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Do they tend to rest their good players so they don't have as many injuries going into the playoffs? Basically, I'm wondering if I should bet against teams with playoff locks if the matchup is close...

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Welcome to Sports SE. To answer your question, some teams do and some teams don't. Some teams do because, regardless of outcome, their seed for the postseason won't change. However, some teams do not because their seed for the postseason may change, for better or worse. The 2007 Giants had a playoff spot clinched before the last game of the season and did not rest their starters, or "good players" as you call them. However, the 2009 Colts, with an undefeated season on the line, decided to rest their starters starting in their second to last game. –  edmastermind29 Dec 24 '13 at 17:46
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I assume you are looking for the statistics (or more appropriately, probabilities) in regards to betting involving teams who have already clinched a playoff spot. I would think this would be already determined by the spread (because of the circumstances you present), but I could be wrong. –  edmastermind29 Dec 24 '13 at 17:48
    
I'm casting a close vote simply because the answer is: it depends. There are too many other variables. –  Dynamic Mar 23 at 13:06
    
don't forget to select an answer –  alamoot Jul 7 at 0:29

2 Answers 2

If depends mostly on the mentality of the head coach and his stance on team-specific concepts:

  • Whether he thinks his players need a full game to maintain momentum heading into the playoffs, and that resting them may add a wrinkle which isn't needed.
  • Whether he's spoken to team leaders who feel strongly one way or the other

as well as player-specific questions:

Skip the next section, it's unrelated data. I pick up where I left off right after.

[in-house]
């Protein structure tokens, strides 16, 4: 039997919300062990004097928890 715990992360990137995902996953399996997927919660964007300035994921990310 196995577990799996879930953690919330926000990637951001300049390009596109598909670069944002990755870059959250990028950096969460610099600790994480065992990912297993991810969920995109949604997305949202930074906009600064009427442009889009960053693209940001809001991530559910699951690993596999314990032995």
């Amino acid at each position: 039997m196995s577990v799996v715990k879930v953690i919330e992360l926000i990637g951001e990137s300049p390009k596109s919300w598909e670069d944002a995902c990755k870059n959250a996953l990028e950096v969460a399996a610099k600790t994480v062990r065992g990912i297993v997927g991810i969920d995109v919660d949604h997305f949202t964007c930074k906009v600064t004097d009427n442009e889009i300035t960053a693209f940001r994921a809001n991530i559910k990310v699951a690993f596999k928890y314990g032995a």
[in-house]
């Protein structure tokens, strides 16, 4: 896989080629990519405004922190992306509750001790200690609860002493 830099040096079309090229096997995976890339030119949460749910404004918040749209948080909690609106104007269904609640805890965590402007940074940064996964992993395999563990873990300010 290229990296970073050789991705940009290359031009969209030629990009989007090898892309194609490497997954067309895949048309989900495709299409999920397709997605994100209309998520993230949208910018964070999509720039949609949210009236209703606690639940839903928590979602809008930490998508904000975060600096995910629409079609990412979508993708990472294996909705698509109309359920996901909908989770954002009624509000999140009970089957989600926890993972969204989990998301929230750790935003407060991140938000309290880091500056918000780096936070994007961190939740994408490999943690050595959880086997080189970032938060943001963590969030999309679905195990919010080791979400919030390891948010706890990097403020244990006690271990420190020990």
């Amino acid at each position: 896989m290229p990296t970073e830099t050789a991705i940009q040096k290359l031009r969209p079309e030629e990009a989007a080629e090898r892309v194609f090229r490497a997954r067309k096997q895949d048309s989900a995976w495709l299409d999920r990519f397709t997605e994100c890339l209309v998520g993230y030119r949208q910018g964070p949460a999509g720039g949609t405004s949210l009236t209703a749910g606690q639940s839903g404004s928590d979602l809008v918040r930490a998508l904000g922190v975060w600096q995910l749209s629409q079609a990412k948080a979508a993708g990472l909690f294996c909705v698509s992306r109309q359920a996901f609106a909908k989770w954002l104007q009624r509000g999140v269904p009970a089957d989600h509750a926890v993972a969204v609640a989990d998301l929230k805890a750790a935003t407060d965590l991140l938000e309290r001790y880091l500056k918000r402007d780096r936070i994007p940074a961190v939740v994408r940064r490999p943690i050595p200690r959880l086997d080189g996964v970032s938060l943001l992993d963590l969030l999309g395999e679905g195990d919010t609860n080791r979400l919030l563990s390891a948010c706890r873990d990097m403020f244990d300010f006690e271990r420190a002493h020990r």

• Whether certain players have minor injuries which would benefit from a week off
  • Whether some players are so good that they can't risk them being on the field (i.e. a franchise quarterback).

and also miscellaneous factors:

  • Whether the team has already earned a 1st round-bye and therefore giving players another week off would have minimal impact.
  • If the team is playing in bad conditions which could increase the chances of injury.
  • Whether the team has clinched the playoffs, but may still might be playing for home-field advantage.

As far as whether you should gamble on this type of scenario, remember that the odds-makers know the same information you do, probably much more. So, it isn't like knowing this information will give you ad advantage, rather it would put you closer to having even odds.

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Depends on the situation:

  • If they have already earned the conference title then they will not play their key players. For example, Aaron Rodgers didn't play last regular season game of 2011 for Greenbay Packers (they finished reg season with the record of 15-1).
  • Another situation is that whether or not you win, you will have to play a wild card game and the output of the game will not change whether you will be playing at home or not. Then the coach will probably decide to rest his key players and save them for postseason. Kansas City Cheifs for example, pretty much played their second team during the last game of the reg season in 2013 against the San Diego Charger. The chargers however played all
    their main players and won in OT to reach the postseason.

Notice for both of the scenarios explained above the result of the game wouldn't change anything going to postseason (except the club record). This strategy is used to make user that the players stay healthy for more important playoff games.

  • In almost all other cases when the team has already reached the playoffs, main players will play to keep the momentum going for post season. The team might practice some special moves however, in case needed for postseason game. Many times the back up QB will play significantly longer in these games.
  • Another thing to notice is that if a player is injured but has been playing through the regular season, coaches will usually sit him out to avoid any further injury which could result in missing playoffs games.
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